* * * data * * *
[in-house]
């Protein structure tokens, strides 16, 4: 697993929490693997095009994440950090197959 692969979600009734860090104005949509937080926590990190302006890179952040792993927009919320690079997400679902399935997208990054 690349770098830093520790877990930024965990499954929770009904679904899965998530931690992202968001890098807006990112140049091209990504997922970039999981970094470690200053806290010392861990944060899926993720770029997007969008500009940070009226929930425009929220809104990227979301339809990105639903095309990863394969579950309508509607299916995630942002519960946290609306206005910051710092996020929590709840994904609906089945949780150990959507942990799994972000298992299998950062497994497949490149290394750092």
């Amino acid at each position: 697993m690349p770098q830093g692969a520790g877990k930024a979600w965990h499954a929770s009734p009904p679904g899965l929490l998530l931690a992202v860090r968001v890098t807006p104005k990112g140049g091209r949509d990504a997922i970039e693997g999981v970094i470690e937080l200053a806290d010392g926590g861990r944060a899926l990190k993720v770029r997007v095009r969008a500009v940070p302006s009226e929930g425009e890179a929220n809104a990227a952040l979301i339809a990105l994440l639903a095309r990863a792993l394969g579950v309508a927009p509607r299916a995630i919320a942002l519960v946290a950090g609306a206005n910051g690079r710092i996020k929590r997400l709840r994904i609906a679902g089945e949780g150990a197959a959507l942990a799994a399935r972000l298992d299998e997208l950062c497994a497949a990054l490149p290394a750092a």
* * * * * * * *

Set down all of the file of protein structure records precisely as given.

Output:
[in-house]
């Protein structure tokens, strides 16, 4: 697993929490693997095009994440950090197959 692969979600009734860090104005949509937080926590990190302006890179952040792993927009919320690079997400679902399935997208990054 690349770098830093520790877990930024965990499954929770009904679904899965998530931690992202968001890098807006990112140049091209990504997922970039999981970094470690200053806290010392861990944060899926993720770029997007969008500009940070009226929930425009929220809104990227979301339809990105639903095309990863394969579950309508509607299916995630942002519960946290609306206005910051710092996020929590709840994904609906089945949780150990959507942990799994972000298992299998950062497994497949490149290394750092």
């Amino acid at each position: 697993m690349p770098q830093g692969a520790g877990k930024a979600w965990h499954a929770s009734p009904p679904g899965l929490l998530l931690a992202v860090r968001v890098t807006p104005k990112g140049g091209r949509d990504a997922i970039e693997g999981v970094i470690e937080l200053a806290d010392g926590g861990r944060a899926l990190k993720v770029r997007v095009r969008a500009v940070p302006s009226e929930g425009e890179a929220n809104a990227a952040l979301i339809a990105l994440l639903a095309r990863a792993l394969g579950v309508a927009p509607r299916a995630i919320a942002l519960v946290a950090g609306a206005n910051g690079r710092i996020k929590r997400l709840r994904i609906a679902g089945e949780g150990a197959a959507l942990a799994a399935r972000l298992d299998e997208l950062c497994a497949a990054l490149p290394a750092a």